from The American Heritage® Dictionary of the English Language, 4th Edition
- n. A cell, such as a white blood cell, that engulfs and absorbs waste material, harmful microorganisms, or other foreign bodies in the bloodstream and tissues.
from Wiktionary, Creative Commons Attribution/Share-Alike License
- n. A cell of the immune system, such as a neutrophil, macrophage or dendritic cell, that engulfs and destroys viruses, bacteria and waste materials, or in the case of mature dendritic cells; displays antigens from invading pathogens to cells of the lymphoid lineage.
- v. phagocytose
from the GNU version of the Collaborative International Dictionary of English
- n. A leucocyte which plays a part in retrogressive processes by taking up (eating), in the form of fine granules, the parts to be removed.
from The Century Dictionary and Cyclopedia
- n. A lymph-corpuscle, or white blood-corpuscle, regarded as an organism capable of devouring what it meets, especially pathogenic microbes.
from WordNet 3.0 Copyright 2006 by Princeton University. All rights reserved.
- n. a cell that engulfs and digests debris and invading microorganisms
Returning to Odessa, Mechnikov visited Vienna on the way and explained his ideas to Claus, Professor of Zoology there and it was Claus who suggested the term phagocyte for the mobile cells which act in this way.
Cellular assays include immunophenotyping of specific cell populations as well as assays for lymphocyte and phagocyte function.
When pathogenic microbes were discovered in the 1870s, Metchnikoff soon applied to the phagocyte the new role of defending the organism against invaders.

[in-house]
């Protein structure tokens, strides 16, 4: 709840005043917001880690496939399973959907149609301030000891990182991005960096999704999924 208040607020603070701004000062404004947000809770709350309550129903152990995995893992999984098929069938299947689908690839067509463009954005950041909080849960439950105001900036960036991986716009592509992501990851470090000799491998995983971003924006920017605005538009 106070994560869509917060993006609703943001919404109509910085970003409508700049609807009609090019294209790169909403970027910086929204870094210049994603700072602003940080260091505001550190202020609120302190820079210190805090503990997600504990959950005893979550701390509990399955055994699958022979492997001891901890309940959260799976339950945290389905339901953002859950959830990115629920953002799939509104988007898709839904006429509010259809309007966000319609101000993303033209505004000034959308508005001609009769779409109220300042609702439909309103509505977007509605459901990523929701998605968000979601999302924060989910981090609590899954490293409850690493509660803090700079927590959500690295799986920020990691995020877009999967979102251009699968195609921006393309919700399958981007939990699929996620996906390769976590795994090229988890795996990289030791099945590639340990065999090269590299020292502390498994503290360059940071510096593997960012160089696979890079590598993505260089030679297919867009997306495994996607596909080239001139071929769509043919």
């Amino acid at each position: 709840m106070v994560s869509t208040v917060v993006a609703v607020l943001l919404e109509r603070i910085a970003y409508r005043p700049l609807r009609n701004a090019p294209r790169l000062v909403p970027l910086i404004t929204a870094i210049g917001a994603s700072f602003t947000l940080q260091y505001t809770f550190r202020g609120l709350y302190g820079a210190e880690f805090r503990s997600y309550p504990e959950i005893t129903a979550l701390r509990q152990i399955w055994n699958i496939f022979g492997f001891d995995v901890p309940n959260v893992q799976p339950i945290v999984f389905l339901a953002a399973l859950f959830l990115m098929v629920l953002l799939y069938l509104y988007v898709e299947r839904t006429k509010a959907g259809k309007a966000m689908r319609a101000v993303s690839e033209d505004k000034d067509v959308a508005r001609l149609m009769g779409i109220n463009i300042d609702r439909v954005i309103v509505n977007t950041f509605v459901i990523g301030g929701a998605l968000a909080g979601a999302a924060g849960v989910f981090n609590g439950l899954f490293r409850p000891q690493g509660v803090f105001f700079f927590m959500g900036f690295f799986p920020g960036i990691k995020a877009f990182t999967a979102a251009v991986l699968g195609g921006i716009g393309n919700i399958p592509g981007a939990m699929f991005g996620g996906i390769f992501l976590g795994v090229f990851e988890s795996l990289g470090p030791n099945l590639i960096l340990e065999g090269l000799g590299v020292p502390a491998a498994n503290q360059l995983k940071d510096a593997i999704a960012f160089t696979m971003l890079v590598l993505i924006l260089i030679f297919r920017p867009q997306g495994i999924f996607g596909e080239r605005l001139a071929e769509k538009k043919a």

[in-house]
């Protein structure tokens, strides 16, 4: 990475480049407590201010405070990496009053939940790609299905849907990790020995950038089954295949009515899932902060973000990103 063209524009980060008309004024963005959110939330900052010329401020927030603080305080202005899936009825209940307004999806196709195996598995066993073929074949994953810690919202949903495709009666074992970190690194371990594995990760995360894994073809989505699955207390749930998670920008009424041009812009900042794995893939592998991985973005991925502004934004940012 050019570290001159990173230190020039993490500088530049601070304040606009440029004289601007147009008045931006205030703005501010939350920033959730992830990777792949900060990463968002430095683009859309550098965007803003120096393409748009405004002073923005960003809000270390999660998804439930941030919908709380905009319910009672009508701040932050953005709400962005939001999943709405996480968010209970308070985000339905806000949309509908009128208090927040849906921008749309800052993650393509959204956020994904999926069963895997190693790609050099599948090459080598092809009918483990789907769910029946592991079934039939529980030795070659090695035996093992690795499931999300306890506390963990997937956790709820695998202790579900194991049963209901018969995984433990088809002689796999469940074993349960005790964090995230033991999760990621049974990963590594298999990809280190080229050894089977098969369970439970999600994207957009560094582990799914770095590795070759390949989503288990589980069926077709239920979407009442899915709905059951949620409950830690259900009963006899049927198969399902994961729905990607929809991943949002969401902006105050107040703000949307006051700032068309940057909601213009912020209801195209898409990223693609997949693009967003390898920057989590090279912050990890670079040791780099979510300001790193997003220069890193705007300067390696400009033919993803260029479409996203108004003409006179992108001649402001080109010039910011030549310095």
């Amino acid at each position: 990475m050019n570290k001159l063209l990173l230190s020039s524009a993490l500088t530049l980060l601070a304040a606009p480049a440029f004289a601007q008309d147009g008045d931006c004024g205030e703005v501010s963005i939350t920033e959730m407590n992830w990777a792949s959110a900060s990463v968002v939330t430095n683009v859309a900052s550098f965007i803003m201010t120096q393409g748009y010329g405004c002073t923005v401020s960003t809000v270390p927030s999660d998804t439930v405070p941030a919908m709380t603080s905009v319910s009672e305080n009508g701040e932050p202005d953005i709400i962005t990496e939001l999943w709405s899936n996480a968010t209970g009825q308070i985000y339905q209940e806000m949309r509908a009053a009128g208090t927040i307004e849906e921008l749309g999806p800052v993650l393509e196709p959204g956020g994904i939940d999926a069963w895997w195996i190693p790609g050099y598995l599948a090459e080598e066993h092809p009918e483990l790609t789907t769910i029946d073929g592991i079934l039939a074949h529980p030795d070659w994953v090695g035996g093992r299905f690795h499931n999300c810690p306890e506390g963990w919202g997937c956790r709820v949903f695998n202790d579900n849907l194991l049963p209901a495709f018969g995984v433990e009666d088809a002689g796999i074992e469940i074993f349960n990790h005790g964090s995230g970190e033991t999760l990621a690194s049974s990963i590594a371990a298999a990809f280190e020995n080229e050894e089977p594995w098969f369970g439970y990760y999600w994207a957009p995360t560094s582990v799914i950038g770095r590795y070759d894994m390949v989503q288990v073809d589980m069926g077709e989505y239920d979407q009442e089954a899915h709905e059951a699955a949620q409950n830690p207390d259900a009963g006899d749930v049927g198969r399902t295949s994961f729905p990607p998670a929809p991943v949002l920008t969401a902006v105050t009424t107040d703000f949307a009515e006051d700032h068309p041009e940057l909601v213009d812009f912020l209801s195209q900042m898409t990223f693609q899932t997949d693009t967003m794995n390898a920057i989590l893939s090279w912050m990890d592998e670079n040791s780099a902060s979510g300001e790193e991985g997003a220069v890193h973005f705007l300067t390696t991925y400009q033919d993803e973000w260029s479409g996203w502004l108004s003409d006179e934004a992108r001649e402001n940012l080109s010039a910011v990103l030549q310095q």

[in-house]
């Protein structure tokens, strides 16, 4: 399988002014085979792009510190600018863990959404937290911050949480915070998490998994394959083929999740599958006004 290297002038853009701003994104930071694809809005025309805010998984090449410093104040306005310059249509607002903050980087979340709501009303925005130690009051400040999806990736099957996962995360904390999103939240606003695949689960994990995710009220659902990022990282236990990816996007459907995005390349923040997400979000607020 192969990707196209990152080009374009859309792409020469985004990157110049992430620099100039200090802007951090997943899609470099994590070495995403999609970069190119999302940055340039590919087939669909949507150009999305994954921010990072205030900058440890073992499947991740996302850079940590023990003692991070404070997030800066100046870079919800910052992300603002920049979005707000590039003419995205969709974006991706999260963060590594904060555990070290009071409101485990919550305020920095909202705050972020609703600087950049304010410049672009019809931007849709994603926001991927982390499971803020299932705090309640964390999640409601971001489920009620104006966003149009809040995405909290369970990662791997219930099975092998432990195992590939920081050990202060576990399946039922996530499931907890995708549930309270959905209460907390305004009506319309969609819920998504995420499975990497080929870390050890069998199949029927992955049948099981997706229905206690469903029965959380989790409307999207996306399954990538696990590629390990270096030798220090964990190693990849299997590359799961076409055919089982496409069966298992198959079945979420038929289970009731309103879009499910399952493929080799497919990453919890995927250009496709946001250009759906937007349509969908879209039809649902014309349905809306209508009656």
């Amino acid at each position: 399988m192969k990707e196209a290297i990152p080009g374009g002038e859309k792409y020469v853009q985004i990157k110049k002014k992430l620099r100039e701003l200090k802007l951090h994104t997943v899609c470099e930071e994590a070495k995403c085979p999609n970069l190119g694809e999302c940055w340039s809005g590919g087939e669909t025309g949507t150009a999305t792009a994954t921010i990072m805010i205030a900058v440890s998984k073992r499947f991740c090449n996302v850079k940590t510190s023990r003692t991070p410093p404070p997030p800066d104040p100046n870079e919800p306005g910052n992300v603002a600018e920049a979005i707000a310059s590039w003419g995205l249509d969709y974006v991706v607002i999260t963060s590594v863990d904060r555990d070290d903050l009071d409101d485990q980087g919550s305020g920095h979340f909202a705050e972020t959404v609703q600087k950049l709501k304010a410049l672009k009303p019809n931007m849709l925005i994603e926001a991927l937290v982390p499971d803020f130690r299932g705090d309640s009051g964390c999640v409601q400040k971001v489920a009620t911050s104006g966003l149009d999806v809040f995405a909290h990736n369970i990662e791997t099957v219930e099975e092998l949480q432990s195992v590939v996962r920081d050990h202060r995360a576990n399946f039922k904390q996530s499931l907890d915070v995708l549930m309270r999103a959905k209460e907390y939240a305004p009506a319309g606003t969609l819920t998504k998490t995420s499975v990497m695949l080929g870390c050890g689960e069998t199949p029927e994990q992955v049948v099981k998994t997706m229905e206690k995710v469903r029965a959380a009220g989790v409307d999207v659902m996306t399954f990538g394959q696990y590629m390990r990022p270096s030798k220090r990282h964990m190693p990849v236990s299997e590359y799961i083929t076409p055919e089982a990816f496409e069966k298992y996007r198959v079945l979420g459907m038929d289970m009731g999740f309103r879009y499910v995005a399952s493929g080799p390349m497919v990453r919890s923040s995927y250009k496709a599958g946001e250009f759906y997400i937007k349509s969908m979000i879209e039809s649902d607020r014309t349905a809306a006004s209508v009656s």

Indeed, on this view, the phagocyte became an exemplar combatant of Darwinian struggle, now occurring within the organism.
He found such an agent in the phagocyte, which retained its ancient phylogenetic eating function, to devour effete, dead, or injured cells that violated the phagocyte's sense of organismal identity.
The portrayal of the phagocyte as autonomous is largely derivative from the linked features of its capacity to sense its environment and move freely within it, and the various degrees of unpredictability and meaningfulness that characterize this behavior.
One type of phagocyte—a macrophage—is known as “big-eater.”
Jam is pretty interesting, as in vertebrates its relatives turn up on white blood cells involved in immunity, and play a role in phagocyte movement during inflammation.
The argument was that you were writing for other scientists, so defining words like endometriosis or phagocyte were simply a waste of your word limits.
Ultimately, it doesn't matter if the intruder, the betrayer, the guilty cell is a phagocyte, a virus, a cancer, a germ, or a Negro man named Benny Russell.
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